I believe that there is at least one other bottle of this Syrah in our collection. I will leave it on the shelf as I think this has great potential to age for several years. There were enough dry tannins in the mouth to hold this one together and I really believe the dark blackberries will come out more, along with the violet which appeared after several hours in my glass (I usually end up drinking about a glass and a half out of a bottle since I like to watch it develop and by the time I get ready for my second glass there isn’t much left in the bottle!). The berries really made their appearance as my glass sat out. If you are going to drink it now, I would suggest decanting or at least letting your glass sit out for an hour or so.

Worth Another Look

We drank a first bottle of this wine over Thanksgiving, in this post, but I don’t feel I did it much justice, both in the food pairing and the short treatment I gave it in my post. It deserves another look! I was going to let the remaining bottles of our Fritz 2005 Dry Creek Valley Zinfandel age for a while, but we just got another shipment and it had an additional 2 bottles, so I thought we’d drink one.

This cost us $25 in a club shipment, has 14.2% alcohol by volume and came with a real cork closure. On this bottle, I found blackberries and raspberries on the nose, with a bit of currant. That’s a little different than the last time where I found blackberries and cherries. In the mouth I got the same fruit I found in the nose, plus earth, tobacco and cedar.

I paired this with a leftover filet mignon and risotto and it did really well with the steak. I can definitely picture this as a great bbq rib bottle of wine. After dinner we had some dark dark bittersweet chocolate and this wine just shone with the chocolate. It was perfect. The raspberry flavors and the chocolate together were fabulous.

Friday Night Causulties

We hosted a dinner party on Friday night for several of Matt’s coworkers. Since it was my day off, I got to spend the day prepping food and picking out wine to serve. A total of 5 bottles of wine fell here on Friday, 2 whites, 2 reds and a dessert wine. With them I served a platter of assorted cheese and crackers, bruschetta, homemade pizza (1 pepperoni, 1 ham and pineapple) and chocolate mousse with raspberry sauce and fresh whipped cream.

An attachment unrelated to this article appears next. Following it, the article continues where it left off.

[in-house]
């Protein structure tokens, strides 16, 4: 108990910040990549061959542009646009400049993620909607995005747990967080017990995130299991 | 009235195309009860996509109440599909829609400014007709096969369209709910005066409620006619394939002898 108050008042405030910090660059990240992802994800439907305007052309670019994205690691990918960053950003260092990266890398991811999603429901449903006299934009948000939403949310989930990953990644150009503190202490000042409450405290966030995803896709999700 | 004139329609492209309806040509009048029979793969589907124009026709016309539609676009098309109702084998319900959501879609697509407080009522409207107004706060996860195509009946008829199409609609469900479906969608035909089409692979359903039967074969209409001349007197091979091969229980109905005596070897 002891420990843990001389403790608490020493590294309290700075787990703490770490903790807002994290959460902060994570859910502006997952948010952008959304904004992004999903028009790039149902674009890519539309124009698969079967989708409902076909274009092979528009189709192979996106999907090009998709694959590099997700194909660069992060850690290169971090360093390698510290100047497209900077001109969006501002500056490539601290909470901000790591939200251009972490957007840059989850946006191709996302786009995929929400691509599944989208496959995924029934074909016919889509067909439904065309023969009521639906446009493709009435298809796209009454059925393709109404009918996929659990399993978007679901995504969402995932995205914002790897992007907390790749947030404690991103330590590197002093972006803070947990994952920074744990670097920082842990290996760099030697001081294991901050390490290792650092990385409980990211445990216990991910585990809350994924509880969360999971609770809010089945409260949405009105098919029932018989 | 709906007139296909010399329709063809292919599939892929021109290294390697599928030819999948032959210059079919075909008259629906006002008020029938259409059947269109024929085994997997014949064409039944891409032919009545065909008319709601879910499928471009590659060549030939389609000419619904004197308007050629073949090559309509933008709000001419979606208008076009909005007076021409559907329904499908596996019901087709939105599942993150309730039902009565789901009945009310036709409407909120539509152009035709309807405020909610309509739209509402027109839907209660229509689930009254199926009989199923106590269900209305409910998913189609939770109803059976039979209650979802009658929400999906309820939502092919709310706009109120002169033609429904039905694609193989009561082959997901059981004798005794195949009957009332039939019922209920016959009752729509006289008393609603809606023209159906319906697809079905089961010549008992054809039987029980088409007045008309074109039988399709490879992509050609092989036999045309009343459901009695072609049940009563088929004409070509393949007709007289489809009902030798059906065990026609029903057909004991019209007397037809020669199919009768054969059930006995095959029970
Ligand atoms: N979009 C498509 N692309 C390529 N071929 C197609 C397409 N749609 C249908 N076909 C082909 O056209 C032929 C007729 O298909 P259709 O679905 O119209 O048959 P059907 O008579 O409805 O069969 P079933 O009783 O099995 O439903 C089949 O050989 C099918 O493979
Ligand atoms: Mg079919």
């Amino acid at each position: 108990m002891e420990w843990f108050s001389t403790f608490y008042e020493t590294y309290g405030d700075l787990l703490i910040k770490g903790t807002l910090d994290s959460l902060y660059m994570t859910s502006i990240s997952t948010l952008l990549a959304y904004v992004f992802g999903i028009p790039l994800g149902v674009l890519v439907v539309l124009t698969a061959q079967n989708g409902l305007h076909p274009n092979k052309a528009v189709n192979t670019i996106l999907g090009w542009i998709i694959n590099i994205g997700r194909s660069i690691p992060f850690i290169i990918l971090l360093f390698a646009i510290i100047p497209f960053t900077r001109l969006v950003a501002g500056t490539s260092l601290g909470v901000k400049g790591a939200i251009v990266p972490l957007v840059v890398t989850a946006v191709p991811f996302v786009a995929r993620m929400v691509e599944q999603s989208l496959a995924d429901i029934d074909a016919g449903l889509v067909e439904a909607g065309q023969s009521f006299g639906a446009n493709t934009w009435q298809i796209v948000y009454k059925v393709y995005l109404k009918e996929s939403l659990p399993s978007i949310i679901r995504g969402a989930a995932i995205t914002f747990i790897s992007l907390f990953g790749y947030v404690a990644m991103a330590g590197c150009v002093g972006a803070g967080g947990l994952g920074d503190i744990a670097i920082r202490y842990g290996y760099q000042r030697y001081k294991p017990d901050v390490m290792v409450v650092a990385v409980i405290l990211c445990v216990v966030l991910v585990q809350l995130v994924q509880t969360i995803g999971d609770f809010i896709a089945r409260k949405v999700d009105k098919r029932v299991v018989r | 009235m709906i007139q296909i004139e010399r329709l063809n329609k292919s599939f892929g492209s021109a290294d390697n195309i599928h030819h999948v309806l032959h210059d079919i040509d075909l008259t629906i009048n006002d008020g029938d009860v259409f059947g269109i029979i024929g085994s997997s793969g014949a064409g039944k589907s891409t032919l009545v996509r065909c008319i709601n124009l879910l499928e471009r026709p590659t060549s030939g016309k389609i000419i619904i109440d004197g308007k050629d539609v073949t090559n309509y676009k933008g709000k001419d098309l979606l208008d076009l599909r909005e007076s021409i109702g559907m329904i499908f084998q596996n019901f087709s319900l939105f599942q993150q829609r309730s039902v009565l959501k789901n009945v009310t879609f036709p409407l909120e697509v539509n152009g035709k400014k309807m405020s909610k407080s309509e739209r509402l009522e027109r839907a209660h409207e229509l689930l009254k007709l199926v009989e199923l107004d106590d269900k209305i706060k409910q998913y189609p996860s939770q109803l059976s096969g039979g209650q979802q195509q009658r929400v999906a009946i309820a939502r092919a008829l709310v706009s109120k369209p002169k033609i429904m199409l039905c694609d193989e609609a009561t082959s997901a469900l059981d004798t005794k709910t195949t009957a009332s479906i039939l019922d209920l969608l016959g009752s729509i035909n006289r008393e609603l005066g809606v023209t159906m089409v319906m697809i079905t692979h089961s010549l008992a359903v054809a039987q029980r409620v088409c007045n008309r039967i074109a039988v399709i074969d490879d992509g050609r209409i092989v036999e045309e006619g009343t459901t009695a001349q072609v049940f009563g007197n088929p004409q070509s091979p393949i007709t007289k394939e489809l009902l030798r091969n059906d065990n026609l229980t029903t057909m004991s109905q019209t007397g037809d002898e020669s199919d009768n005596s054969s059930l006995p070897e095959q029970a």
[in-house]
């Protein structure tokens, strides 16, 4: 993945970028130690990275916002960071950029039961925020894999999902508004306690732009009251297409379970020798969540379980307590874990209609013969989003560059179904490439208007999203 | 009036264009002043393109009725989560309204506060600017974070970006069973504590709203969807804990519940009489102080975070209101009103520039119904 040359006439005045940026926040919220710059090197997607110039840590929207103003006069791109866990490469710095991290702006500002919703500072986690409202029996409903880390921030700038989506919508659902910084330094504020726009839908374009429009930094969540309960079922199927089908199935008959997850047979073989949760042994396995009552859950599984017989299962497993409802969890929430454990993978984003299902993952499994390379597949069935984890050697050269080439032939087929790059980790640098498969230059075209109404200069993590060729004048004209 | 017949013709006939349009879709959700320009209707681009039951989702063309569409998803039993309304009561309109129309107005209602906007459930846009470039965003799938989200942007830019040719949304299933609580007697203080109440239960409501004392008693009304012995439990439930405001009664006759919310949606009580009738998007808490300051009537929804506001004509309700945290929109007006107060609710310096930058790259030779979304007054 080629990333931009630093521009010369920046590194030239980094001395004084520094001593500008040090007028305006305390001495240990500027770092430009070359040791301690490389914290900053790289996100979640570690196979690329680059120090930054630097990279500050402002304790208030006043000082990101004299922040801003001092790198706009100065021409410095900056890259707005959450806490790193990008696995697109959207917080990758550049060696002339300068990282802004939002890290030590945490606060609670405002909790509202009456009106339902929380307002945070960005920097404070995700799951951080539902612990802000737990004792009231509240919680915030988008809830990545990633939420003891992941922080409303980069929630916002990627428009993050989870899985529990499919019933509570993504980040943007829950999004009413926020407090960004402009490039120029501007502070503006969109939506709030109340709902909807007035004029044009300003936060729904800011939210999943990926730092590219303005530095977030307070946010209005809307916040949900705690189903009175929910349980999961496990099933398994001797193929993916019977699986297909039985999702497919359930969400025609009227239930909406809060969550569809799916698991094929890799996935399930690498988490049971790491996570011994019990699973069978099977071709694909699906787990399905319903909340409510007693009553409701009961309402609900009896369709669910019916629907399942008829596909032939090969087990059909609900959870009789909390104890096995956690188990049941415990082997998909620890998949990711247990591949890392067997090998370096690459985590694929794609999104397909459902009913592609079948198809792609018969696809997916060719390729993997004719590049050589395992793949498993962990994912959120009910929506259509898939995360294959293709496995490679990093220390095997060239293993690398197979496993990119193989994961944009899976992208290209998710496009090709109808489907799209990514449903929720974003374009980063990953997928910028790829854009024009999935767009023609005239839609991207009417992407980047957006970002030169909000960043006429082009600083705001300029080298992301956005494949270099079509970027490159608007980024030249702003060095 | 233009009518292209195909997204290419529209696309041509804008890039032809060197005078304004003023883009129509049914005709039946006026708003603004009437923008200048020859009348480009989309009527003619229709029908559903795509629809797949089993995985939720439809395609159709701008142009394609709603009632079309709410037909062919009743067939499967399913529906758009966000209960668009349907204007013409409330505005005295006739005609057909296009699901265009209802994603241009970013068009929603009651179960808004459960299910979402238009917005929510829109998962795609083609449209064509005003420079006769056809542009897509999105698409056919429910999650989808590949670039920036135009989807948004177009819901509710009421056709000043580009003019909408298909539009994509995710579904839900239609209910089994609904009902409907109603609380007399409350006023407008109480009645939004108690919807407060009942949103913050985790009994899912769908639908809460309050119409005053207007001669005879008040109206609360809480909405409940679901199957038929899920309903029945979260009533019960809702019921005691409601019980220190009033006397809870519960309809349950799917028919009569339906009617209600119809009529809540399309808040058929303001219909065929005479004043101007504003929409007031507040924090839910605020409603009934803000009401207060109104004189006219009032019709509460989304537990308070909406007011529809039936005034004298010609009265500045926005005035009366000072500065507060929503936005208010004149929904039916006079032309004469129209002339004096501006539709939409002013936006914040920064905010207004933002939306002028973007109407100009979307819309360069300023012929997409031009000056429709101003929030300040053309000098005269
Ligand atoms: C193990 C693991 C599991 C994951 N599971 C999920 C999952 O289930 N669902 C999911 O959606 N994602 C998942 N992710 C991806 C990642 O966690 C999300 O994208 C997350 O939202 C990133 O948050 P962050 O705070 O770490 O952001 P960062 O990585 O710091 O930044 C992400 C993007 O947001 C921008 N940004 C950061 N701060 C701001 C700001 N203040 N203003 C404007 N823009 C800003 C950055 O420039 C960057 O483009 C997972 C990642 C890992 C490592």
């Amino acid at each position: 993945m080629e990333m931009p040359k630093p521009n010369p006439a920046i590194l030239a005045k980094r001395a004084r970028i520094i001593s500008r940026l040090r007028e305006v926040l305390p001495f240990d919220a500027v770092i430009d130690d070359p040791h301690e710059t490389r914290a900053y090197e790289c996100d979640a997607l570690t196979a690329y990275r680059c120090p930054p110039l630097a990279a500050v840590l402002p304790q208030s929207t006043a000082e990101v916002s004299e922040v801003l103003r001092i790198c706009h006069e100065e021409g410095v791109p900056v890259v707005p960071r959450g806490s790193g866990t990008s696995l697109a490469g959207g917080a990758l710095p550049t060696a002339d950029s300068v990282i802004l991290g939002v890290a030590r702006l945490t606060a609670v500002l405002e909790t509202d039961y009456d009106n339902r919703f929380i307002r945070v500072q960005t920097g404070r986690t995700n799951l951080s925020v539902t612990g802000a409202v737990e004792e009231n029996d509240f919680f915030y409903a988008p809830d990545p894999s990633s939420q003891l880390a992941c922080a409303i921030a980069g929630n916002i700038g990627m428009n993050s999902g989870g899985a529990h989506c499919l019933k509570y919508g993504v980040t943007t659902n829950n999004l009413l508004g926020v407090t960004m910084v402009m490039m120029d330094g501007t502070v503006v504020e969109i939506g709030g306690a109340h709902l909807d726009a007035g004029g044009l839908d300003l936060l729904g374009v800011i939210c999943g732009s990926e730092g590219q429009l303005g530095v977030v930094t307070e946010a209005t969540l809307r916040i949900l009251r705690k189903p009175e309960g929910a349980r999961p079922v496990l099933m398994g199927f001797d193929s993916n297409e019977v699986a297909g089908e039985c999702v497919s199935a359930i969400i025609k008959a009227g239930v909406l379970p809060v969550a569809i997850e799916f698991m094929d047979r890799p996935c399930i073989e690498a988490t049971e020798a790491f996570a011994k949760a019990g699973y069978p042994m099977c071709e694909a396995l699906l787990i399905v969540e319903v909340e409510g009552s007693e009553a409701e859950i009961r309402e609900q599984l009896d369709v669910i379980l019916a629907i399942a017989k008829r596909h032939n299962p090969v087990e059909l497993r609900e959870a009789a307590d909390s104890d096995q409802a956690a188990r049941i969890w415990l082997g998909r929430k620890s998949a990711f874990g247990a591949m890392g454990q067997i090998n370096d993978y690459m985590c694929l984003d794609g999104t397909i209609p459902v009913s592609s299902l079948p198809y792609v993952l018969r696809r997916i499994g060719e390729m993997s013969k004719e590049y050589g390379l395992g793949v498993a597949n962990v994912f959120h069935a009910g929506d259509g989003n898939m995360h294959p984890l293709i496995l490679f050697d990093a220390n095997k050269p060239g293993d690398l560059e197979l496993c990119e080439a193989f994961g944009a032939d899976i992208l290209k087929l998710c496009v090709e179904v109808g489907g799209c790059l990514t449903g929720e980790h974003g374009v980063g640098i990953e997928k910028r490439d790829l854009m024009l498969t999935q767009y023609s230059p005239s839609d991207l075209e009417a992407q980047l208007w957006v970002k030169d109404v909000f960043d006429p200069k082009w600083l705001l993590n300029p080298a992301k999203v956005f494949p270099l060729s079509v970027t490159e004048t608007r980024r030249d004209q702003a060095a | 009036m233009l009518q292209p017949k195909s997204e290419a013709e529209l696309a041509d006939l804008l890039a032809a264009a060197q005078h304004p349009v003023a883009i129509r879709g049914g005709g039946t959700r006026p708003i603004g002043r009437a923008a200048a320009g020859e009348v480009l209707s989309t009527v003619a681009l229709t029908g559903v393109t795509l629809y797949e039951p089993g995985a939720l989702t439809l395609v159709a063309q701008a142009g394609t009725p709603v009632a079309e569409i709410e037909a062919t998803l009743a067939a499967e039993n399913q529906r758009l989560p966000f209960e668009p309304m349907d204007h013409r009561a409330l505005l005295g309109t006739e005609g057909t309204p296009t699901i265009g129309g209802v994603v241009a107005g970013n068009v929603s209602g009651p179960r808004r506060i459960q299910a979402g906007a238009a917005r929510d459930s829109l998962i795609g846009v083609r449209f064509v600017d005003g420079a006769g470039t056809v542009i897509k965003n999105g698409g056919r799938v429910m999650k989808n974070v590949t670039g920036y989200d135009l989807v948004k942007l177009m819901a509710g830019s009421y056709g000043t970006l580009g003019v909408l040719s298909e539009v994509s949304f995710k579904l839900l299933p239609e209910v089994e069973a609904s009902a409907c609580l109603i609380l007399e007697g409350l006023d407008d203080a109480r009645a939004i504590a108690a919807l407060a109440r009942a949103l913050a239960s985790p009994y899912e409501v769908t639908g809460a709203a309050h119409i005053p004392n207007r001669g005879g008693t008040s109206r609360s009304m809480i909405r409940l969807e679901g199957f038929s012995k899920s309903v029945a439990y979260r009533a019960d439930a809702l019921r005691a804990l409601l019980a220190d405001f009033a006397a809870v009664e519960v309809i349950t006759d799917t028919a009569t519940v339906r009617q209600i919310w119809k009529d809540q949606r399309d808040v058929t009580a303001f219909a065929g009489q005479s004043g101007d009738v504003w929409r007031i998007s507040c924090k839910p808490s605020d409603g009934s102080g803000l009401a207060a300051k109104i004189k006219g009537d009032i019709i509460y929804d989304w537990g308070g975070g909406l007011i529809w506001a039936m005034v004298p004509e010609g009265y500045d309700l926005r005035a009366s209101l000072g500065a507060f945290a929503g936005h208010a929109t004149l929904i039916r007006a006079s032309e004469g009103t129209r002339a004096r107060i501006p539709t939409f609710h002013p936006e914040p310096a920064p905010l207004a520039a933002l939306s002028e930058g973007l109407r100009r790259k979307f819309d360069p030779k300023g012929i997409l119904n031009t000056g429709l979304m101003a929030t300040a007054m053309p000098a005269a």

The first wine served was a 2005 Fritz Russian River Valley Sauvignon Blanc, served with the assorted cheese and crackers. I’m almost always a fan of a crisp sauvignon blanc with cheese, especially when I’m serving creamy, tongue coating cheese, and this was no exception. We picked this bottle up at Fritz for $16.20 this summer, real cork closure and 13.6% alcohol by volume. A great match! Crisp, tart and acidic on the finish. Fairly citrusy, with lemons and grapefruits on the nose and the mouth. A nice long acidic finish. I’m glad we have a few more of these hanging around.

Second was a bottle of Quivira 2004 Syrah. I don’t remember if this came in a club shipment o if we bought it at Quivira, but it was $28.00, had a real cork closure and is 14.4% alcohol by volume. This bottle was a big hit with all of our guests and was served with the pepperoni pizza. A deep inky purple, it was a beautiful glass of wine. I decanted it for nearly an hour before serving, which was definetly a good call. There was vanilla and spice on the nose, and also a distinct scent of bacon. In the mouth there were blackberries and currants. It had a big mouth feel and was smooth, but the alcohol was there, so decant!

Third was a bottle of Ferrari Carano 2003 Zinfandel. At 14.8% alcohol by volume, this was a big wine. It had a real cork closure and ran us $21.60. This one is done, it didn’t need to be decanted at all, if you have it drink it now. We have one other bottle and I will serve it asap. Raisins and black currants on the nose, with blackberries in the mouth. It had a very nice finish and I didn’t even notice the big alcohol. This was not the typical big zinfandel, it was more reserved and not too fruit forward, but an excellent balanced bottle. I served this with the ham and pineapple pizza. Drink up now!

Forth was a bottle of Trentadue Chocolate Amore Red Dessert Wine. Now, if you want to talk about big alcohol levels, here it is! This one sits at 18.5% alcohol by volume, had a real cork closure and I don’t remember what it cost. It’s a very tasty and well done dessert wine, though the chocolate is flavor added. Under the chocolate, there were layers of red raspberry. It was fairly thick, but this is probably Matt’s favorite dessert wine ever. I served it with chocolate mousse.

Finally, a bottle of 2005 De La Montanya Fume Blanc. 14.6% alcohol by volume, a real cork closure and cost us $16 at the vineyard. This was floral and aromatic on the nose. In the mouth there was green apple. A crisp wine with a good structure and a decent finish. I thought the flavors in this bottle were very well done and it was definitely a good value. I think we have 2 more of these hanging around.

Phew, that was a long one, but an excellent party, with excellent food if I do say so myself and delicious wine!